Republican house speaker rejects US Senate deal to restore long-term unemployment benefits

The Republican speaker of the US House of Representatives, John Boehner, on Wednesday rejected a deal worked out in the Senate to restore federal emergency jobless benefits, further reducing the likelihood that any extension of benefits for the long-term unemployed will be enacted.

Some 1.3 million people lost their unemployment benefits on December 28, and an additional 73,000 have been cut off every week since then. The number of long-term unemployed who have lost their benefits has reached 2.13 million, according to the National Employment Law Project (NELP).

This is a catastrophe for the laid-off workers and their families, in many cases stripping them of all cash assistance. The Obama administration and congressional Democrats allowed the program to expire last December by refusing to make its extension a condition for reaching a budget agreement with the Republicans. Since the program’s expiration, the White House, while occasionally expressing regret over its demise, has done nothing serious to push for its restoration.

Last week, Senate negotiators announced a bipartisan agreement to restore the benefits for five months, to be paid for through cuts in pension funding by corporations and increased user fees for air travel. If passed, the agreement would retroactively pay out benefits accrued in the two-and-a-half months since the cutoff, leaving only one or two months of additional benefits before the program once again lapsed.

In addition to cutting pension funding, the Senate agreement would implement means-testing and require recipients to attend job training programs.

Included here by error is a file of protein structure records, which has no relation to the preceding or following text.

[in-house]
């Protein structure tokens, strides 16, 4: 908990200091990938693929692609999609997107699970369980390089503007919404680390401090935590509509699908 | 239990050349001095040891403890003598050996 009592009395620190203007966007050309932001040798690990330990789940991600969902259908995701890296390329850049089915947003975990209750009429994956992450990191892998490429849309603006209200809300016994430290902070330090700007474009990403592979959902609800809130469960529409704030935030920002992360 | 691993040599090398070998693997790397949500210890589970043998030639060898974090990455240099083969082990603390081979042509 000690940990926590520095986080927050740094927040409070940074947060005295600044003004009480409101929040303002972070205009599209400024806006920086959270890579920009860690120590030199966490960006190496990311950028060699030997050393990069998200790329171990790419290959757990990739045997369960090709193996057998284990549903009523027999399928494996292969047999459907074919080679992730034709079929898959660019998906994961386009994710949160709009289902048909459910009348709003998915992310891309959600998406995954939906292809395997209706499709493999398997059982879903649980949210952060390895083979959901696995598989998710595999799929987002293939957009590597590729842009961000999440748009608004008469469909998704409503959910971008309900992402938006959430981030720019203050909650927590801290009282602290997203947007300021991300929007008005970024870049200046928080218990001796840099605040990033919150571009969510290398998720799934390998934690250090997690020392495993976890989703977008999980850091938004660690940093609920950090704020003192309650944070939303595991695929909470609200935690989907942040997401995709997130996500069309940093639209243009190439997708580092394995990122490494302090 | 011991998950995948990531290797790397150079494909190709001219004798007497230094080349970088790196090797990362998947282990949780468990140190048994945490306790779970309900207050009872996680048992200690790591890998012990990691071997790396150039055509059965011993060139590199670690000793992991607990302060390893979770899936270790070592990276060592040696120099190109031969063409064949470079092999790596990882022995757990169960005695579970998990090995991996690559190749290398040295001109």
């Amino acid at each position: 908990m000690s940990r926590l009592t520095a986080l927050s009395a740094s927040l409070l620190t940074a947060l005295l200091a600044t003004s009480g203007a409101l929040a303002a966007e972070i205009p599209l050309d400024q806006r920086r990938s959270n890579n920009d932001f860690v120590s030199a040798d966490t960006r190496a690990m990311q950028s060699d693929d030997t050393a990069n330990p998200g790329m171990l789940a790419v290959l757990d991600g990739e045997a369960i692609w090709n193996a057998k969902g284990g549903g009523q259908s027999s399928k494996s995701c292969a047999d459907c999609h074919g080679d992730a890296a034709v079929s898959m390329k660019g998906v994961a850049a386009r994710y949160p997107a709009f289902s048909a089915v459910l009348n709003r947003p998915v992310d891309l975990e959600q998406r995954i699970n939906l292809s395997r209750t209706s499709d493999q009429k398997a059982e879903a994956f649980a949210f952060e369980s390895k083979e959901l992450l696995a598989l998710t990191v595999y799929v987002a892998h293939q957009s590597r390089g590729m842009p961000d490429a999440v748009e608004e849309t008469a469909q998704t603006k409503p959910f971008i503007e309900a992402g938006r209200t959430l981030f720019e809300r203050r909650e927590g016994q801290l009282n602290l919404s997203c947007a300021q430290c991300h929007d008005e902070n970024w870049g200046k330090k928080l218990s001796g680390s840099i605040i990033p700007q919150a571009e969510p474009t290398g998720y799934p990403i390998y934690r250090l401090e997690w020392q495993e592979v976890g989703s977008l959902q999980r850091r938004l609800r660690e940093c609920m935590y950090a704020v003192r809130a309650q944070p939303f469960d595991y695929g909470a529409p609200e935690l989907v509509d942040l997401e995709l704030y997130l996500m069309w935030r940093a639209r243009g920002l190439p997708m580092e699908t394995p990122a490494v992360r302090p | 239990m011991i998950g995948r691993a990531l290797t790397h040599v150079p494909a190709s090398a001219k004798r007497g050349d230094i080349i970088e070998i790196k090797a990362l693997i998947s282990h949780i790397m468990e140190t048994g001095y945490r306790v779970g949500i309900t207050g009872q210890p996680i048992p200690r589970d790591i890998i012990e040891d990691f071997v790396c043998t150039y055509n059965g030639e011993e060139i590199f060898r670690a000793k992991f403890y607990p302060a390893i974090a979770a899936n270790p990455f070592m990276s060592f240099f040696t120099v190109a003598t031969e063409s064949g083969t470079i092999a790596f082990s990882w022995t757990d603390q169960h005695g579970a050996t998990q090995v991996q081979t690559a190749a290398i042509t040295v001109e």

Boehner said his objections to the agreement were based on a letter by the National Association of State Workforce Agencies (NASWA), which raised concerns over the difficulty states would have in implementing the Senate deal, whose additional restrictions impose added administrative costs on state agencies.

In reality, Boehner is using the letter by the NASWA to continue his policy, and that of most congressional Republicans, of opposing a restoration of benefits for the long-term unemployed—whose number is at near-record highs. The Republicans openly express the prevailing position of big business, which welcomes the scourge of long-term unemployment and uses it to blackmail workers into accepting lower pay and benefits and harsher working conditions.

Obama and the Democrats are in practice carrying out the same class-war policy, but seeking to mask it with demagogy and maneuvering. They see the issue of unemployment benefits as something they can exploit to posture as pro-“middle class” and improve their chances in this year’s midterm elections, without actually doing anything to help the millions being driven into poverty by the policies of both big business parties.